The Châteauneuf-du-Pape Elisabeth Chambellan is an elegant and full-bodied wine, with a beautiful ruby color. It is the product of a selection of old vines, of which certain are one hundred years old, yielding a wine of great quality. The aging in large oak barrels (which can last for more than 18 months), gives it a perfect balance between the body and the structured and concentrated tannins, with hints of redcurrants and strawberries and licorice on the finish, the ensemble being a wine which is both fine, silky and powerful.
As the mayor of the village of Chateauneuf du Pape, Jean Pierre Boisson has a particular interest and longstanding family tradition in winemaking and the region.
This wine is a blend of the 13 authorized grape varieties of the Châteauneuf-du-Pape appellation, such as 60% Grenache noir, 25% Syrah, 10% Mourvèdre, 5% Cinsault and small quantities of Counoise, Muscardin, Vaccarèse, Terret noir and white varieties.
This cuvée is the product of the oldest vines of the vineyard. The wines are powerful and therefore need to be aged in large oak barrels for longer than the traditional cuvée. The wines require several years aging in bottle in order to open up and give the best of themselves.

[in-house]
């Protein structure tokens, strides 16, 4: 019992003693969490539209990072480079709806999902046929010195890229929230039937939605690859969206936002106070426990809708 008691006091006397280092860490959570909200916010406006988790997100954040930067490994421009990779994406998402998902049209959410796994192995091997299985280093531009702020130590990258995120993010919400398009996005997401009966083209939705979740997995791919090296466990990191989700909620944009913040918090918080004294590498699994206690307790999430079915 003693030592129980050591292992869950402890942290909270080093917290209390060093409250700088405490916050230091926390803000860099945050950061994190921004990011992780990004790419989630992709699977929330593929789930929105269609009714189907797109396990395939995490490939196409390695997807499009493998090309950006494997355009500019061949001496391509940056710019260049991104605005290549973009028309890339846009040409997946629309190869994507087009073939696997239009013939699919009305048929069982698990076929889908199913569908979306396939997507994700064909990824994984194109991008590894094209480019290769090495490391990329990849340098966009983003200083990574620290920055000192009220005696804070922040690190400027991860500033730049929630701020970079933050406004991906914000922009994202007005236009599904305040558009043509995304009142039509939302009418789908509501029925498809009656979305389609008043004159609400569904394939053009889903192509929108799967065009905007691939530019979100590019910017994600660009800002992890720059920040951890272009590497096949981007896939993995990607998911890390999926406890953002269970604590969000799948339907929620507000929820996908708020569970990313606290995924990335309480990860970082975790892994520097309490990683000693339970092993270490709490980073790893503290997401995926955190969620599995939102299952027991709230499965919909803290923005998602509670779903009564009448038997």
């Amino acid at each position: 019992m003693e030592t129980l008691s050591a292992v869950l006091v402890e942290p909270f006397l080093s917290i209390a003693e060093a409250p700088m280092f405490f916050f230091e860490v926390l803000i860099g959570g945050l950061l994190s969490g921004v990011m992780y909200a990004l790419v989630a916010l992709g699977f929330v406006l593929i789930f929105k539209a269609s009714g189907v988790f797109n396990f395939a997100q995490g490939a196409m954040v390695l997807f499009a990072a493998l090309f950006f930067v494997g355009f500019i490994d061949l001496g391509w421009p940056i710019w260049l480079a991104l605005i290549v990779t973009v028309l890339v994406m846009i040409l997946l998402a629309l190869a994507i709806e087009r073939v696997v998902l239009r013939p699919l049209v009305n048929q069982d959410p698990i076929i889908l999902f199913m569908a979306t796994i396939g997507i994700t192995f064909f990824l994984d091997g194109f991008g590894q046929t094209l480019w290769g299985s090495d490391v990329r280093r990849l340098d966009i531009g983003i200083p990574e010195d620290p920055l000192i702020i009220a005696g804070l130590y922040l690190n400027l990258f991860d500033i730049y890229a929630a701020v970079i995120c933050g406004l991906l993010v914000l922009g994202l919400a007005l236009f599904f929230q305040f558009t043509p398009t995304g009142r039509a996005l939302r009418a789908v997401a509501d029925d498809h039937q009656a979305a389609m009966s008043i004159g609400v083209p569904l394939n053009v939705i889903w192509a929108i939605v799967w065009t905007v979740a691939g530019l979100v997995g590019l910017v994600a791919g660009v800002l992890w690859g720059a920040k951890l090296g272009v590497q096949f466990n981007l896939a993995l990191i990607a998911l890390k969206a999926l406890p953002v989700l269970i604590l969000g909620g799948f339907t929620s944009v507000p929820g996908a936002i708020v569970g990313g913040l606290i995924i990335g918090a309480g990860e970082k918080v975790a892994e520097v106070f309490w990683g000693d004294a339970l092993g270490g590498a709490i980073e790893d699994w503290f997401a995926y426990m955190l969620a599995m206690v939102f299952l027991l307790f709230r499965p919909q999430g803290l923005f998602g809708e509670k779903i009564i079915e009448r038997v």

|Wine maker notes
|For generations my family has been both wine growers and blacksmiths. My father Theophile Boisson was orphaned when he was only three years old, hence he was unable to train to as a blacksmith. Fortunately his mother helped foster a keen interest in grapes and wine, that led to him becoming a wine maker. The family nickname of "Caboche" derives from the old Provencal word for horseshoe nails, by which our estate is still known.
In 1652, our vineyard belonged to the Chambellan family. However, in 1777, Jean-Louis Boisson married Elisabeth Chambellan and thus became a vine-grower in Châteauneuf-du-Pape. Within our property, some of the parcels have been in the family for several generations and certain years have seen vintages of remarkably high quality. We wanted to market these vintages in order to pay homage to she who allowed us to be vine-growers today on a property which has been passed down from father to son.